Explain the Bayes Theorem and its key role in statistical induction. Describe the different paradigs that can be found within statistical inference (such as"bayesian", “frequentist” [Fisher, Neyman]).
The Bayes Theorem
Bayes' theorem is used to calculate the probability of a cause that triggered the occurred event, and the importance of this theorem for statistics is such that different interpretation and usage divided the statisticians into two schools Bayesian and Frequentist
Frequentist and Bayesian statistics
we called this therm prior probability.
According to the frequentist definition of probability, only repeatable random events (like a dice rool) have probabilities. These probabilities are equal to the long-term frequency of occurrence of the events in question. Frequentists don’t attach probabilities to hypotheses or to any fixed but unknown values in general.  Basically, a frequentist method makes predictions on the underlying truths of the experiment using only data from the current experiment.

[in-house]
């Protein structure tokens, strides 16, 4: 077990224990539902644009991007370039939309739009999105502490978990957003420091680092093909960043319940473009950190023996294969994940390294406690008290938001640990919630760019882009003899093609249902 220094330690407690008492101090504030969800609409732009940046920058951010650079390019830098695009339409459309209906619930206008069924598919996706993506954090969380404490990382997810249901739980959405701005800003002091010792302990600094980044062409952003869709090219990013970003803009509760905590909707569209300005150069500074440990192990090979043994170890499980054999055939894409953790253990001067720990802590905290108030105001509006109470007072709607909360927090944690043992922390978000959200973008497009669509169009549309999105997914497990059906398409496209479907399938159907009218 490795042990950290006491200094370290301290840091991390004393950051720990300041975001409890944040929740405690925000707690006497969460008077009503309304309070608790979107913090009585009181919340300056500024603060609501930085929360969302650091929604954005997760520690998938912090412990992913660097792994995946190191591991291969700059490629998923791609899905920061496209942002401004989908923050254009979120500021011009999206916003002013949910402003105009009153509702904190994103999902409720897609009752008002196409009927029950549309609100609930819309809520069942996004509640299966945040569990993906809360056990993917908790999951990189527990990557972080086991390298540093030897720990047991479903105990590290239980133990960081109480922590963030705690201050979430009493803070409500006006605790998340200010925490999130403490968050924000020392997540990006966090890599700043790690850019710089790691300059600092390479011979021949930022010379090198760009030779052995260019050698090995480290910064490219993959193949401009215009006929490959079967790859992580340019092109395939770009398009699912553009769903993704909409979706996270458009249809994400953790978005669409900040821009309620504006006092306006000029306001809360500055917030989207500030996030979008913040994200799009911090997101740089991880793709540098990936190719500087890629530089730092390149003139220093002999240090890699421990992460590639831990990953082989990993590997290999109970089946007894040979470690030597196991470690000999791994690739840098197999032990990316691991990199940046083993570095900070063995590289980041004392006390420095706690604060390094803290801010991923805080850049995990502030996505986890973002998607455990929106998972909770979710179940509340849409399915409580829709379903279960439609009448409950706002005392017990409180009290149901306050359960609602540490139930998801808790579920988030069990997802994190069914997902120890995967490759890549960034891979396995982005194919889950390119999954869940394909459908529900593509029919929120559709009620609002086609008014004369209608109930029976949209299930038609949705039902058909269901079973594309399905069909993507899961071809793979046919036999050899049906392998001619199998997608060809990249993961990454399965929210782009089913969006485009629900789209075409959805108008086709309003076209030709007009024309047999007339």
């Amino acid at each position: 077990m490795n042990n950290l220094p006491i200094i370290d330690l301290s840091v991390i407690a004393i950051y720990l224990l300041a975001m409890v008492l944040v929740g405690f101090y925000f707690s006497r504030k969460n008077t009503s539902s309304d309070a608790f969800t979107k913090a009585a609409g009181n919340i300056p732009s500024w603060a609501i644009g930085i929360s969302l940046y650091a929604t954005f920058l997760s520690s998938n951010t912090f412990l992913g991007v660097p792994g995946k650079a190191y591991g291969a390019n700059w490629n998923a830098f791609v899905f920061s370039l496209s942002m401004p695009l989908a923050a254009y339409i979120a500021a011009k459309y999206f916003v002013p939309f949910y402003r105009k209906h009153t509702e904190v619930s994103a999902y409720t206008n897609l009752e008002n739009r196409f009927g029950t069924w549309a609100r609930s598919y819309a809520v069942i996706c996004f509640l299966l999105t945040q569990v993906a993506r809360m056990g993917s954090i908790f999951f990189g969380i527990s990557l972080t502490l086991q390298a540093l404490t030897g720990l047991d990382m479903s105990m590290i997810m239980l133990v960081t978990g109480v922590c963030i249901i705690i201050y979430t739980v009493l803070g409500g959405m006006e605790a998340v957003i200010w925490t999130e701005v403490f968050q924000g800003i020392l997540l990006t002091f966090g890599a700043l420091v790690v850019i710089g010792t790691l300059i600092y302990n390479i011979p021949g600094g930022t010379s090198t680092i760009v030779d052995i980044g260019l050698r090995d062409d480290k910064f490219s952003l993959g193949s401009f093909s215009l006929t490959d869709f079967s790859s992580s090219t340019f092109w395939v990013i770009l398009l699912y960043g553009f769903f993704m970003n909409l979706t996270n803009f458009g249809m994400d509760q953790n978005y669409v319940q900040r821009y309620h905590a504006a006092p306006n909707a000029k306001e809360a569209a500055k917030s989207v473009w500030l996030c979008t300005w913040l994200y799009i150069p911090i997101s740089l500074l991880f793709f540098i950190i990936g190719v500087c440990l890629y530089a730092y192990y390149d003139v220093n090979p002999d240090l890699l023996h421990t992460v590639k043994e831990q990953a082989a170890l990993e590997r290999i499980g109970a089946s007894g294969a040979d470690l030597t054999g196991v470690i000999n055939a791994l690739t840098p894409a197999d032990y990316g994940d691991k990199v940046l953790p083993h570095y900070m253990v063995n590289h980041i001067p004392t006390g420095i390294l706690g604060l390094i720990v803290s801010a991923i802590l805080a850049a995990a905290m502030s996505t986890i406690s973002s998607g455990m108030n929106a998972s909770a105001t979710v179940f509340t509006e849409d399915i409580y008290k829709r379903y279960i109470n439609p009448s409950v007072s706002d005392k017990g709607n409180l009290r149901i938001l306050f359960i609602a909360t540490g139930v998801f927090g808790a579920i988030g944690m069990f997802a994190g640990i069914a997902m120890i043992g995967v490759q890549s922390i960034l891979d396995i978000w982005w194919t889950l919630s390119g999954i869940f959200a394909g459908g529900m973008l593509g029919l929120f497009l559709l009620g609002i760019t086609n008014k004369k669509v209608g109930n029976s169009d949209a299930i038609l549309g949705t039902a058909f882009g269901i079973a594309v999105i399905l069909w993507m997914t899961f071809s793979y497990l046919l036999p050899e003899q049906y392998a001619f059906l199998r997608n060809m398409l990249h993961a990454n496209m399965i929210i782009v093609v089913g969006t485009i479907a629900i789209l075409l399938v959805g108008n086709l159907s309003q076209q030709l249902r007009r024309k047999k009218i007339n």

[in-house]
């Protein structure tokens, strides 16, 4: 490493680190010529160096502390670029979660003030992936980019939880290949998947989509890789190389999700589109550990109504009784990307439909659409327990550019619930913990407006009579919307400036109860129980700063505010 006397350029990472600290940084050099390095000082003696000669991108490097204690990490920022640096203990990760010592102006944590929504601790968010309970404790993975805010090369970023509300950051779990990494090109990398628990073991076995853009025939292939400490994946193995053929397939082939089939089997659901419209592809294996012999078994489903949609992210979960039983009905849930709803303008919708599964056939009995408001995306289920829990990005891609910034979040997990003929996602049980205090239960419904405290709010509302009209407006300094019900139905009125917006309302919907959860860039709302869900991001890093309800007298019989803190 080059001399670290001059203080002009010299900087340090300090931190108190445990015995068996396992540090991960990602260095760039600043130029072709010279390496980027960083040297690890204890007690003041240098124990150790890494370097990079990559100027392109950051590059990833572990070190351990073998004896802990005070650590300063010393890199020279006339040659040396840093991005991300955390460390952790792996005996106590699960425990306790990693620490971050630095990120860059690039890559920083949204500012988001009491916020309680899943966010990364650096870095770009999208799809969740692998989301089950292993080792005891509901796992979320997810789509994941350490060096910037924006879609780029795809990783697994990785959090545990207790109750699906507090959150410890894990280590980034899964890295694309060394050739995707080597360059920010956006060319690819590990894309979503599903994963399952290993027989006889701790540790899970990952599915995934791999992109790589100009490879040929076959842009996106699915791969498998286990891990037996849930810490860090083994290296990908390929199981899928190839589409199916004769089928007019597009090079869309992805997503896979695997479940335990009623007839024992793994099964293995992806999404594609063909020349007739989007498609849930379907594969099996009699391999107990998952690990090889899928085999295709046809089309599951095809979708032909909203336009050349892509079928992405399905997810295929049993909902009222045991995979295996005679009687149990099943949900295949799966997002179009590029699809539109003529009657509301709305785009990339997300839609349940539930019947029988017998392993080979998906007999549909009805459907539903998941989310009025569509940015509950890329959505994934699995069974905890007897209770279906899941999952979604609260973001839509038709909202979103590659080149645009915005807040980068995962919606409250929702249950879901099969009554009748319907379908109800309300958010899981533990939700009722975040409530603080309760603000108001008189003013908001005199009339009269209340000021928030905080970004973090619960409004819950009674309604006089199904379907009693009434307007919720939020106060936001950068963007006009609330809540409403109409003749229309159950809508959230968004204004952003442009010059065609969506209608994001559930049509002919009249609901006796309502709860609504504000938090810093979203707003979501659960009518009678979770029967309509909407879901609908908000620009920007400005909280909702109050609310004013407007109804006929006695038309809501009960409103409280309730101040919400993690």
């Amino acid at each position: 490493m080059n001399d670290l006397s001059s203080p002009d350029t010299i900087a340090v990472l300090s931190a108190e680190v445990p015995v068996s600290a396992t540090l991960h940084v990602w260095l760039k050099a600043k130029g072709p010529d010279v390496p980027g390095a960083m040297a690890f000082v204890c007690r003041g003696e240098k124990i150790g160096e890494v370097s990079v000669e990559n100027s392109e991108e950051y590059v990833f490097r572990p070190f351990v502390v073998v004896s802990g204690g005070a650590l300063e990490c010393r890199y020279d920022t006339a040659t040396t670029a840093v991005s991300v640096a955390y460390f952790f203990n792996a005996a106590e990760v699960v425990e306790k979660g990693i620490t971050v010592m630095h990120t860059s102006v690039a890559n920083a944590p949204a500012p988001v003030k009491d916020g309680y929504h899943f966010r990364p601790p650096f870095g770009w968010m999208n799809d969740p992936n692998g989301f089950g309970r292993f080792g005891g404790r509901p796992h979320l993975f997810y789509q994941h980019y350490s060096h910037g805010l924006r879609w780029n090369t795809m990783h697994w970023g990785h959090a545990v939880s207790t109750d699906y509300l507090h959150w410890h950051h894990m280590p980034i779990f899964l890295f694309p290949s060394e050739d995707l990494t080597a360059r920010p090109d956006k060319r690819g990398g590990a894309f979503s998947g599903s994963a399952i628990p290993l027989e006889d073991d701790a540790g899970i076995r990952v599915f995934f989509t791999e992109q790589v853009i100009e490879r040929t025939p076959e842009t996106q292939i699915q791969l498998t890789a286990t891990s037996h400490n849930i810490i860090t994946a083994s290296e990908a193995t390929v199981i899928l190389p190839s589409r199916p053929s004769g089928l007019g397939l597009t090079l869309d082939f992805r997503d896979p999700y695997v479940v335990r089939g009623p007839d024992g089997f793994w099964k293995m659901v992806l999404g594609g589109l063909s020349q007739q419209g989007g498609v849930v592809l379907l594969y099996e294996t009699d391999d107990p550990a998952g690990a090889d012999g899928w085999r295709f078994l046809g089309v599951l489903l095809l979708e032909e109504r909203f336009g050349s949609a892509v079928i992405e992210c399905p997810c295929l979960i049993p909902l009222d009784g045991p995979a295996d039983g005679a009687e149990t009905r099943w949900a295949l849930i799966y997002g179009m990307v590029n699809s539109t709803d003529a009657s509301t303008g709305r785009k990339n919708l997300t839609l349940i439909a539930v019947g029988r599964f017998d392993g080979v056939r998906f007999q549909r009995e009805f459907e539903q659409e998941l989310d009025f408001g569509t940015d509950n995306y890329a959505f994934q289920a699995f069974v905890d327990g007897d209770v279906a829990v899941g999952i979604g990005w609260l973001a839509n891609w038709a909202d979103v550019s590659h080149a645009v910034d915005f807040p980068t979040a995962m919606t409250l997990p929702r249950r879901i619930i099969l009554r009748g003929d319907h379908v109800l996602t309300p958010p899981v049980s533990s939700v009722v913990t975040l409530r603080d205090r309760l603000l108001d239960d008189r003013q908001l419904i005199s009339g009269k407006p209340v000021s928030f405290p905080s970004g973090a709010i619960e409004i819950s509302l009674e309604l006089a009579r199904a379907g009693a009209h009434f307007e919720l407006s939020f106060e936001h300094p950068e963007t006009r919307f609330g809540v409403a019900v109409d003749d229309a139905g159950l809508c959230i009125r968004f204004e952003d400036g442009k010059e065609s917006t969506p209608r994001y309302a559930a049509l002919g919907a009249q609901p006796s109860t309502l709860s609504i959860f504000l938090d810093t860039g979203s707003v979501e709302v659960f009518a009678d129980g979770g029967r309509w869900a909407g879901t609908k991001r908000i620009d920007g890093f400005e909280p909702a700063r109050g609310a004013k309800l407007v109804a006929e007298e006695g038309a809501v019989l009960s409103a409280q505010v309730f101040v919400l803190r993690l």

Bayesians view probabilities as a more general concept a Bayesian can use probabilities to represent the uncertainty in any event or hypothesis. 
Statistical infernce paradigm
So, the biggest distinction is that Bayesian probability specifies that there is some prior probability. The division between the two schools of thought occurs because of the term P(B) (P(θ) in the classroom)
|The Frequentist||The Bayesian|
|chose to ignore the term and assign it a uniform distribution||choose to use a certain already calculated shape distribution(like bernulli etc..)|